Tutorial - Github PR List

In this tutorial we will be building an app that lists pull requests on Github for a repo. You can find the completed app and code in the following links.

Edit Github PR List

Create Prodo App

The easiest way to get started with Prodo is with create-prodo-app. In this tutorial we will use TypeScript and Yarn.

Run the following command to create a Prodo app in the github-prs directory.

yarn create prodo-app github-prs --typescript

This will create the directory structure.

github-prs/
├── README.md
├── package.json
├── public
│   ├── index.html
│   ├── favicon.ico
│   └── robots.txt
├── src
│   ├── App.tsx
│   ├── index.tsx
│   ├── model.ts
│   └── styles.css
│   ├── components
│   │   └── Header.tsx
│   ├── pages
│   │   ├── Home.tsx
│   │   └── NotFound.tsx
├── tests
│   └── App.test.tsx
├── tsconfig.json
├── webpack.config.js

Navigate to the app’s directory and install the dependencies.

cd github-prs
yarn

After this completes, you can start the app by running

yarn start

Open up localhost:8080 and you should see this:

Prodo template first launch

The app created with create-prodo-app (CPA) is fairly minimal, yet a good starting point when creating simple or complex Prodo apps. It includes two Prodo plugins: logger and route, which we will look at in the next section.

CPA uses Webpack to bundle your app and is setup with hot module replacement (HMR). This means when you make a change, your app will update without the page refreshing.

Let’s change the header in src/components/Header.tsx.

import * as React from "react";
import { Link } from "@prodo/route";
const Header = () => (
<header>
<div className="container">
<Link to="/">Github PR List</Link>
</div>
</header>
);
export default Header;

The page should update automatically with the new text.

Styling

This tutorial is not about CSS. To use the same styles as this tutorial, copy this file to src/styles.css.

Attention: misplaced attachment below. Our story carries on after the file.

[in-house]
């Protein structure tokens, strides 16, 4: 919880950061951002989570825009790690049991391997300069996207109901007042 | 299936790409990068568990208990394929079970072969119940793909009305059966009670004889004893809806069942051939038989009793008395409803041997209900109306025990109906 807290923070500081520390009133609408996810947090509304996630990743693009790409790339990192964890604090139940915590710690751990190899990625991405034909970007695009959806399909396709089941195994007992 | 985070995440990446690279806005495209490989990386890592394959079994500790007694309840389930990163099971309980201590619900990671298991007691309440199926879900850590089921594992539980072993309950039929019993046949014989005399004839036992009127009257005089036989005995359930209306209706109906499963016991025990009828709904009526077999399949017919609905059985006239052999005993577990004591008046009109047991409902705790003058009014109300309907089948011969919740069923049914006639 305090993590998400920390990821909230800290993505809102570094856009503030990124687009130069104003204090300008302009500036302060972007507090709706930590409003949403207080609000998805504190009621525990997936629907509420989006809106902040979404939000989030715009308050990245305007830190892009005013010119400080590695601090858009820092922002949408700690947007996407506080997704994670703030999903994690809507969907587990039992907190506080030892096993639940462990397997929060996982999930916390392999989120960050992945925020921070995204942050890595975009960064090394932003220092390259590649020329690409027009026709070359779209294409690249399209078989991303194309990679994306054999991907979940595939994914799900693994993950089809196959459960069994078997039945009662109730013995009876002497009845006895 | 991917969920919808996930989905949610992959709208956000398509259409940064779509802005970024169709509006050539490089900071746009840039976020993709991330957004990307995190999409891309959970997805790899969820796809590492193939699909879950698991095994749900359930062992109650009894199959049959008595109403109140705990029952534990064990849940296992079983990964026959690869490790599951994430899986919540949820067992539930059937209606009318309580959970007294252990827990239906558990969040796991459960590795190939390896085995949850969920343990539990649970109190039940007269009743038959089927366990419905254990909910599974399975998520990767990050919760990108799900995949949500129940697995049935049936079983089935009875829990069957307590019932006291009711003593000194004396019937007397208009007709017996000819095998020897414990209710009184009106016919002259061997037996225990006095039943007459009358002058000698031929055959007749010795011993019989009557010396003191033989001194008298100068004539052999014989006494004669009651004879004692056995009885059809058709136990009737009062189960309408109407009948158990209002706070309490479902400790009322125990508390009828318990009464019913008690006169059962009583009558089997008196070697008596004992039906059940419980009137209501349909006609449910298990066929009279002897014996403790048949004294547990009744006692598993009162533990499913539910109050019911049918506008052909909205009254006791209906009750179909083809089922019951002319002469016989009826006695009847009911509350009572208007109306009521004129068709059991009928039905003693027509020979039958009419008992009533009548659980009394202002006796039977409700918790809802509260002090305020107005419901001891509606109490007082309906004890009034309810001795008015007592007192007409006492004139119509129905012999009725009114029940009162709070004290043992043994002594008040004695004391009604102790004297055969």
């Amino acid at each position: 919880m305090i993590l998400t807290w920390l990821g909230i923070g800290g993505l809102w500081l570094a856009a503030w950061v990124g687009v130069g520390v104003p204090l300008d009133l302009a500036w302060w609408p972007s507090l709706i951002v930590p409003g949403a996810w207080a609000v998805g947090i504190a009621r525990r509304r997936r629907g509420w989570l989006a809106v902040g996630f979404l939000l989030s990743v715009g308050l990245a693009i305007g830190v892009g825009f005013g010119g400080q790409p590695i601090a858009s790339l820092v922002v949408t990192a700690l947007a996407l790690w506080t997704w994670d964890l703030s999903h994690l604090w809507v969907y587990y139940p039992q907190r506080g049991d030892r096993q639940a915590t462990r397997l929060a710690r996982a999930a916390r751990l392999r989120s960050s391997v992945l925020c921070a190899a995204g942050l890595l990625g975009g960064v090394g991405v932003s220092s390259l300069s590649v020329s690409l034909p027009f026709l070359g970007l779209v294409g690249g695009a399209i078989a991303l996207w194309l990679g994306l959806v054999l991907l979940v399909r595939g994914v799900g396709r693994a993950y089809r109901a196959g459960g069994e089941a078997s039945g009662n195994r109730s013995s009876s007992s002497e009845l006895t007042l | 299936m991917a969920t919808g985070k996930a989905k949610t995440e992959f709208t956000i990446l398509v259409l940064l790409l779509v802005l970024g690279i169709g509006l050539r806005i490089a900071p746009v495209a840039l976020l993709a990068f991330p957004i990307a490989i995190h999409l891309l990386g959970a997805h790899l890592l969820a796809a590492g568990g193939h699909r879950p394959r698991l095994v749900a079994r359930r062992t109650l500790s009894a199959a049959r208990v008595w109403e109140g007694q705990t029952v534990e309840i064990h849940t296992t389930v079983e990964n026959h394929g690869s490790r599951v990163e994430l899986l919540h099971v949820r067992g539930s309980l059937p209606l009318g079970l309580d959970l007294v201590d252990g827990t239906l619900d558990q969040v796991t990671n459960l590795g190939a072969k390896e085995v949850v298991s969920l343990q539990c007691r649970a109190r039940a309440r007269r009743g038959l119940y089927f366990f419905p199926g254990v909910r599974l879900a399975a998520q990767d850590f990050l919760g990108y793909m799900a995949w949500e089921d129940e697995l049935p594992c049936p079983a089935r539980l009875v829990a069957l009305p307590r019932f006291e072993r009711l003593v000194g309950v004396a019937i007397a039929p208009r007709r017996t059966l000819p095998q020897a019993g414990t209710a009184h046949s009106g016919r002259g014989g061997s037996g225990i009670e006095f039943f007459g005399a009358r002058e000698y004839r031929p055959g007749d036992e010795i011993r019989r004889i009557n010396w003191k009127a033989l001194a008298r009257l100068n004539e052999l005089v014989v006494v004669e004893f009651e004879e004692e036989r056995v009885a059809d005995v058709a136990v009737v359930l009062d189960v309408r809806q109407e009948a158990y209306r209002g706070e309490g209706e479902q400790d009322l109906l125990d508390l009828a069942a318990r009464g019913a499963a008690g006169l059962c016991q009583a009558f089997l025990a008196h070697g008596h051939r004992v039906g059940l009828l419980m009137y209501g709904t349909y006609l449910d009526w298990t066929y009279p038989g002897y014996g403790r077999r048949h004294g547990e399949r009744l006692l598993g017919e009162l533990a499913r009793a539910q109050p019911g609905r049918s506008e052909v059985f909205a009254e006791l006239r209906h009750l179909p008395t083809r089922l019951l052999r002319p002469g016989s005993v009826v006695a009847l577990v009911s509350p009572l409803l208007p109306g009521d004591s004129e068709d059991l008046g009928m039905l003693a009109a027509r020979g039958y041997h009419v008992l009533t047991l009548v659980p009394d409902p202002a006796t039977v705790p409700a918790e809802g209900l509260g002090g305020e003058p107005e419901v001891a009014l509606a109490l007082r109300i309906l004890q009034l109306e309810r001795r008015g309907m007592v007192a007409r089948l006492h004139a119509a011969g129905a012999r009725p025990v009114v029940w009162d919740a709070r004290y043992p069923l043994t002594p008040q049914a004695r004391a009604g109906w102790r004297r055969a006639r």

Specifying the model

In a Prodo app your state is stored in a global store which is accessed by your components and updated by your actions. The type of this state is defined in a model in src/model.ts. Plugins can also be added to the model to extend the functionality.

The model is created with createModel using the State type. Initially the app has no state. We also add the logger and route plugins. The logger plugin logs useful information to the console. The route plugin gives us client side routing.

Adding some state

In our app we want to store a list of pull requests per repo. We can do that with:

import { createModel } from "@prodo/core";
import loggerPlugin from "@prodo/logger";
import routePlugin from "@prodo/route";
export interface IPullRequest {
id: number;
prNumber: number;
title: string;
url: string;
author: string;
authorImage: string;
createdAt: string;
}
export interface State {
pullRequests: { [key: string]: IPullRequest[] };
}
export const model = createModel<State>()
.with(loggerPlugin)
.with(routePlugin);
export const { state, watch, dispatch } = model.ctx;

The list of pull requests will be keyed by a string that matches the owner/repo format.

When creating the store in src/index.tsx we now need to initialize the pullRequests in our state.

// ...
const history = createBrowserHistory();
const { Provider } = model.createStore({